Addendum: for use with the Series 65 and 66 online courses and study guides version numbers 27385en (S65) and 27386en(S66) per NASAA exam outline updates effective 6/12/2023.
The following are the new topics on the exam content outlines. Please note that the passing score for the Series 65 exam has been lowered to 70% (previously, 72%)
Chapter II. Investment Vehicle Characteristics
Digital assets include any asset that exists in a digital form, and includes the right to use that asset. For example, a photo taken on your phone would qualify as a digital asset — the photo is stored digitally, and you have the right to use that photo.
Some popular examples of digital assets in the investment world are cryptocurrencies, non-fungible tokens (NFTs), and stablecoins.
Cryptocurrency is any form of digital currency that uses cryptography to secure transactions. Cryptography is a sophisticated encryption technique used to anonymously store and share information on a decentralized network. Cryptocurrencies do not have central issuing or regulating authority. They use a decentralized system to record transactions and issue new units. Bitcoin and Ethereum are examples of cryptocurrencies.
Non-fungible tokens (NFTs) are digital assets that represent ownership in digital collectibles like art, music, comic books, sports collectibles, trading cards, games, and more. Each token has a unique certificate — like a fingerprint — created by blockchain technology. So NFTs are used to authenticate ownership of digital assets. A blockchain is a method of recording information using a digital ledger. All computer networks that use this ledger can see the records, but they cannot corrupt or manipulate the ledger.
"Non-fungible" means that the token cannot be replaced or traded. By contrast, physical money and cryptocurrencies are fungible, which means they can be traded or exchanged for one another.
Stablecoin is a digital currency that pegs its value to another non-digital currency or commodity. For example, it can be pegged to a "stable" asset, like the U.S. dollar or gold. As a result, a stablecoin can be less volatile than unpegged cryptocurrencies, like Bitcoin.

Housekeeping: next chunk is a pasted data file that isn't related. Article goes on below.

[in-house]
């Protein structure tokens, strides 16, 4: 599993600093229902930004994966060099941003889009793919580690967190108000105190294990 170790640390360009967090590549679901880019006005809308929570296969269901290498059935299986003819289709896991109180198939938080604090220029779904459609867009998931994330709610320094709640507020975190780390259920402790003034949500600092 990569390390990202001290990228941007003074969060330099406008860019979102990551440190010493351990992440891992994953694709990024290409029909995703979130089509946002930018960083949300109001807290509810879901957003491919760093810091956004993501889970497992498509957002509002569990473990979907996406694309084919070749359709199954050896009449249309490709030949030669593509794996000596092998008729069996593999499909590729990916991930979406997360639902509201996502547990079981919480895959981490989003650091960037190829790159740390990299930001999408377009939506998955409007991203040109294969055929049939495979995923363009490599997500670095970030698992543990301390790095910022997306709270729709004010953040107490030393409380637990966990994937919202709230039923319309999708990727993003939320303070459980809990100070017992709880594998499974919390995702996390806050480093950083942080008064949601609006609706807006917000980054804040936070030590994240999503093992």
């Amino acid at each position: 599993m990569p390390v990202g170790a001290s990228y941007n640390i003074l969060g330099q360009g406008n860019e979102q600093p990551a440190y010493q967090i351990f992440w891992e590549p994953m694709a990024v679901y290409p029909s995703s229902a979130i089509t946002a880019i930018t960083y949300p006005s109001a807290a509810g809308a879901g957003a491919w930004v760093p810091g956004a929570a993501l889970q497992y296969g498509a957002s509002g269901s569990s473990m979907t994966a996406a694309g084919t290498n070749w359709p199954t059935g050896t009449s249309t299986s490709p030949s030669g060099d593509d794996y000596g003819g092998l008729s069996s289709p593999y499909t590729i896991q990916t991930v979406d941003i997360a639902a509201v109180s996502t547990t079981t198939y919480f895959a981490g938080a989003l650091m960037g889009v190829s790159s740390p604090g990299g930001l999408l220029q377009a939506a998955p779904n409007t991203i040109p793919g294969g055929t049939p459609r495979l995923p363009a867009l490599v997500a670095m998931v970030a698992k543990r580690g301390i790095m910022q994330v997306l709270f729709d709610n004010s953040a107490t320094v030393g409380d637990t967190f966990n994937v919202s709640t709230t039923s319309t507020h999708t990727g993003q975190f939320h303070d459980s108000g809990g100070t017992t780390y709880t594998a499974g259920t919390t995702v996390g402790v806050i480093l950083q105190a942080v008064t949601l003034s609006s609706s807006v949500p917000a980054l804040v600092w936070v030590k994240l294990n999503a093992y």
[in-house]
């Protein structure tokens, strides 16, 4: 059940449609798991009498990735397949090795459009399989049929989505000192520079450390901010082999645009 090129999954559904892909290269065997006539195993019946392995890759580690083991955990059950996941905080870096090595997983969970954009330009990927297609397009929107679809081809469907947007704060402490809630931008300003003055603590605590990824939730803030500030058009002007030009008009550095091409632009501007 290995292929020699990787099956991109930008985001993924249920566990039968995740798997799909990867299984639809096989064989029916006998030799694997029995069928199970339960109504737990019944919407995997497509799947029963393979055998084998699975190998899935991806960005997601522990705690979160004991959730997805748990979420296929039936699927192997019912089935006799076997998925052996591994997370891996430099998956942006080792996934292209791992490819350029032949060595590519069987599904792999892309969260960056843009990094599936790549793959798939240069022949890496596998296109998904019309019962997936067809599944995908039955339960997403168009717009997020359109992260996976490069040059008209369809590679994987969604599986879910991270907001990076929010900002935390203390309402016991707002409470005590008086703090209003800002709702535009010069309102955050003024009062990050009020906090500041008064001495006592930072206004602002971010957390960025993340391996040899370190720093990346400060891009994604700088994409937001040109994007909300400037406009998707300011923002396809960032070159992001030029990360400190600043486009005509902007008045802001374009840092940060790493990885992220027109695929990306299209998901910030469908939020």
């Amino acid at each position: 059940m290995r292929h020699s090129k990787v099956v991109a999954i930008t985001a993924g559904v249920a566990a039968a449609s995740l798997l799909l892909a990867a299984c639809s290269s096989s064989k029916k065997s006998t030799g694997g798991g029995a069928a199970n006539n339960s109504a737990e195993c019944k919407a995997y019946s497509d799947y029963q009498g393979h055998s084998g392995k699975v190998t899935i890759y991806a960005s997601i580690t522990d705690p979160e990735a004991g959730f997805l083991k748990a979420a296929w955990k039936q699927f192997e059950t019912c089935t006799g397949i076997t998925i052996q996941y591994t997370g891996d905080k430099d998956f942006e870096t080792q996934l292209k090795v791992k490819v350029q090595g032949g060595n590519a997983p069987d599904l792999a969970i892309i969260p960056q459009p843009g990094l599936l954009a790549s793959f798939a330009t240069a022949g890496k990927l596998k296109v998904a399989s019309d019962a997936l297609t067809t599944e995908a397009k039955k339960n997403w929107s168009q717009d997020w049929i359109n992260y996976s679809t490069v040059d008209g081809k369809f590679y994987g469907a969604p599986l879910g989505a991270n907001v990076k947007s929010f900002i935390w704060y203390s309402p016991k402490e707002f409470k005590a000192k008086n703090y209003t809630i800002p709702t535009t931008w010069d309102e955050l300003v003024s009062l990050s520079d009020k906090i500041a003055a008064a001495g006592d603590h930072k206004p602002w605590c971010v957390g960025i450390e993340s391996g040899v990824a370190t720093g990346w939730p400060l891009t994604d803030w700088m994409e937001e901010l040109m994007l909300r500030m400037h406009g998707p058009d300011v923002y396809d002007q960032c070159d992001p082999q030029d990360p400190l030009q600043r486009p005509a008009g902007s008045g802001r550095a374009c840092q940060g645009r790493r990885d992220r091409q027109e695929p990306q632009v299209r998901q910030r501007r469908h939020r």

Some of the key risks associated with digital assets include:
- Volatility — Digital assets can be extremely volatile, and many assets are deemed high risk. These assets are difficult to value and, as a result, market values rise or fall dramatically.
- Liquidity — It may be hard to sell digital assets that are not commonly traded. Lightly traded assets are also easier to manipulate.
- Regulation — Due to limited regulation, the risk of fraud is high.
- Fraud — Most digital asset scams begin on social media or messaging apps, where thieves pose as reputable people or entities and try to steal tokens and personal information. Also, bad actors try to lure unsuspecting investors into storing their information on fake trading platforms. For example, fraudsters might befriend investors and entice them to move their digital wallets to a different (fraudulent) platform. A digital wallet is a financial transaction application that operates on mobile devices, such as cell phones.
- Cybersecurity — Hackers may attempt to steal assets. Theft of digitally stored coins and tokens is a real risk, and some digital asset platforms are better at protecting against cybersecurity risks and theft than others.
Chapter V. Laws, Regulations, and Guidelines, Including Prohibition on Unethical Business Practices
Financial Exploitation of Vulnerable Adults
The NASAA Model Act to Protect Vulnerable Adults from Financial Exploitation was adopted in 2016 to cover broker/dealer agents and investment adviser representatives who service customers aged 65 or older or those adults who would be subject to the provisions of a state's adult protective services statute. Some key provisions of the Model Act are: